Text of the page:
Toujier, 2007 (also here) points out that the time to continence after prostatectomy is complex as it is affected by many factors:
- preoperatively by "the patient’s age, urinary function, detrusor status, prostate size, bladder capacity, and compliance"
- intraoperatively by "the surgical technique and the degree of preservation of the neurovascular bundles"
- postoperatively by the "definition of urinary continence used, the methodology by which the data are obtained and analyzed, and the time of assessment". The UNH handout on urinary incontinence risk factors mentions that caffeinated drinks and food (including coffee, regular tea, cola and chocolate), smoking, alcohol and body weight are all risk factors for urinary incontinence. Whether or not pelvic floor exercises are performed and whether training is physiotherapist-guided also can impact progression -- see Treatment section of the main page on Urinary Incontinence. Also Scott Tenant in this Urology Times (April 2007) article points out that quality of life considerations are highly dependent on individual patient values and these may be as important as objective measures such as those explored here. Not all incontinent patients seek treatment, suggesting they regard incontinence as less unfavorable than the treatment.
Smither et al (BMC Urology 2007/2/5, 7:2) [PMID: 17280607] quantify the progression of incontinence on 203 patients based on a standard one hour pad weight test measured at various points in time after nerve sparing surgery by a single surgeon. All patients had pre and post operative instruction on pelvic floor exercises.
Pad weight was measured after drinking 500ml of water followed by 1 hour of activity (exercising, bending over, coughing, observing running water, etc.) If the weight was less than 1 gram incontinence was assessed as minimal.
From the green line on the graph above right (click on it for a larger version) we see that 3%, 37%, 66%, 85%, 87% and 91% of the patients had minimal incontinence at 2, 6, 18, 30, 42 and 54 weeks after catheter removal, respectively. The orange and red lines show the percentage of patients having less than 10 grams and 50 grams of pad weight at the same points in time. Those patients in the group that had less than 10 grams would include those patients that had less than 1 gram as well as the patients that had 1-10 grams.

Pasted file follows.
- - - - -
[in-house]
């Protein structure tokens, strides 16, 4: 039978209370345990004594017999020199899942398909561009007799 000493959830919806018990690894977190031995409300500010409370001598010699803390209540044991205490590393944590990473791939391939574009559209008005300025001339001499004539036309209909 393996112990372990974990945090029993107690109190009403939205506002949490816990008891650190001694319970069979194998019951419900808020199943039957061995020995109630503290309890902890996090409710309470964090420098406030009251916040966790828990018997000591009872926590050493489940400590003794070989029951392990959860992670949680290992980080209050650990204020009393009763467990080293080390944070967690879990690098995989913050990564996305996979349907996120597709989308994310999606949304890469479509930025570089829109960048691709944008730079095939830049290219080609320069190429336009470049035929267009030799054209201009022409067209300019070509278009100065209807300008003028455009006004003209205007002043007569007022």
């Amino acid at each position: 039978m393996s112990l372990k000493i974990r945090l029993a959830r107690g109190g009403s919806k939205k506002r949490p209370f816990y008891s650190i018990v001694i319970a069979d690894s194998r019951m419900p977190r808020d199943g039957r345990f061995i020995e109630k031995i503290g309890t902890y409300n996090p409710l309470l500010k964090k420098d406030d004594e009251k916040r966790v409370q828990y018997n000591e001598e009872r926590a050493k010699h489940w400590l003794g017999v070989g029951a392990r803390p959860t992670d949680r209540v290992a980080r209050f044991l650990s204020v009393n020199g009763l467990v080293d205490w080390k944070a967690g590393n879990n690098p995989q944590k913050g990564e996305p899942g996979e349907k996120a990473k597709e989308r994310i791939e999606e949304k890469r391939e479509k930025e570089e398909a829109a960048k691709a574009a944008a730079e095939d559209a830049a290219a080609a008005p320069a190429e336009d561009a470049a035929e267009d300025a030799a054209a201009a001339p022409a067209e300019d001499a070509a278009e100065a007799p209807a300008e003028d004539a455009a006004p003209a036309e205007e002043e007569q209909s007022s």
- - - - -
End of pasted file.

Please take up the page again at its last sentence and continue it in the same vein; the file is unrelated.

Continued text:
Readers can use these figures as a benchmark to assess their own progress.
A second application would be in evaluating prospective surgeons. If a patient is considering a surgeon through the reference of a single patient then based on this data, rejecting that surgeon if that single patient is incontinent after 54 weeks would only have a 9% chance of rejecting a surgeon whose incontinence rates were equivalent to the reference surgeon.
Hisasue et al [JJCO 2004 34:274-279] [PMID: 15231863] performed a similar study. They divided their sample into those with prostatectomies done in 1995 or earlier and those done later since improved surgical techniques were employed after 1995, namely the use of the dorsal vein complex (DVC) bunching technique which results in lower blood loss which in turn improves outcomes. Hisasue et al used the absence of pad use as their definition of continence so their numerical results are not directly comparable to the ones here yet they were surprisingly consistent anyways with a leveling off the curve at about one year at which point 94.7% of the post 1995 patients were continent.
Lepor and Kaci (2004) [PMID: 14767305] followed 500 men with localized prostate cancer after prostatectomy and using a self-reported questionnaire and found that 33.7%, 63.5%, 76.2% and 80% were not using pads at 3,6, 12 and 24 months respectively. (The figures cited here are taken from the slide on page 6 of [link].)
The above seem to be roughly consistent with Table 10 on page 50 of [Endotext - Chapter 10] which shows average times to recovery of continence in a number of different studies. The average time to recovery of continence ranged from 2 to 18 months depending on which study one views in the table. In those studies 88% to 100% of patients regained continence.
Readers may also be interested in this post on Urinary Incontinence.
Contradicting prevailing wisdom is a Feb 2009 study of 731 men which found that even after 24 months post-prostatectomy that 20% of men showed marked improvement in erectile dysfunction and continence and an even greater percentage showed improvement though not marked. [PMID: 19091349].